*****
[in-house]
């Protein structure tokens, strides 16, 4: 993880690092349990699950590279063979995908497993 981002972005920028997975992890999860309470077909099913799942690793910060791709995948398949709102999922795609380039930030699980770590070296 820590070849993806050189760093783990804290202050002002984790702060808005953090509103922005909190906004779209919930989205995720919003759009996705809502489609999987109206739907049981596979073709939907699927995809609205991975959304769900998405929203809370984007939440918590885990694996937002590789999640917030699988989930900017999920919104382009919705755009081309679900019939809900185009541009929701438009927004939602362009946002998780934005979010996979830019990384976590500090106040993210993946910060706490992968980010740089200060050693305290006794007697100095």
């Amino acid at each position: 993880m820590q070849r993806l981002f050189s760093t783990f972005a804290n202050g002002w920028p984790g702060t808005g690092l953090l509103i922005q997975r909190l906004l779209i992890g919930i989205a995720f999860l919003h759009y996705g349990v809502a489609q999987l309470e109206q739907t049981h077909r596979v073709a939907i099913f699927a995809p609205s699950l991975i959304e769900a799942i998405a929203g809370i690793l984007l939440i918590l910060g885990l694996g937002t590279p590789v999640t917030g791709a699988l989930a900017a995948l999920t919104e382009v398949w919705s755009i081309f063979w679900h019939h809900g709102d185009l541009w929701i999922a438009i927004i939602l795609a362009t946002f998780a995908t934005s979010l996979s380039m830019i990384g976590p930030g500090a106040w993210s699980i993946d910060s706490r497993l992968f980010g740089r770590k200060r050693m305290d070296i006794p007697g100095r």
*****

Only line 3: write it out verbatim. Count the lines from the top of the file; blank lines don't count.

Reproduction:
């Amino acid at each position: 993880m820590q070849r993806l981002f050189s760093t783990f972005a804290n202050g002002w920028p984790g702060t808005g690092l953090l509103i922005q997975r909190l906004l779209i992890g919930i989205a995720f999860l919003h759009y996705g349990v809502a489609q999987l309470e109206q739907t049981h077909r596979v073709a939907i099913f699927a995809p609205s699950l991975i959304e769900a799942i998405a929203g809370i690793l984007l939440i918590l910060g885990l694996g937002t590279p590789v999640t917030g791709a699988l989930a900017a995948l999920t919104e382009v398949w919705s755009i081309f063979w679900h019939h809900g709102d185009l541009w929701i999922a438009i927004i939602l795609a362009t946002f998780a995908t934005s979010l996979s380039m830019i990384g976590p930030g500090a106040w993210s699980i993946d910060s706490r497993l992968f980010g740089r770590k200060r050693m305290d070296i006794p007697g100095r």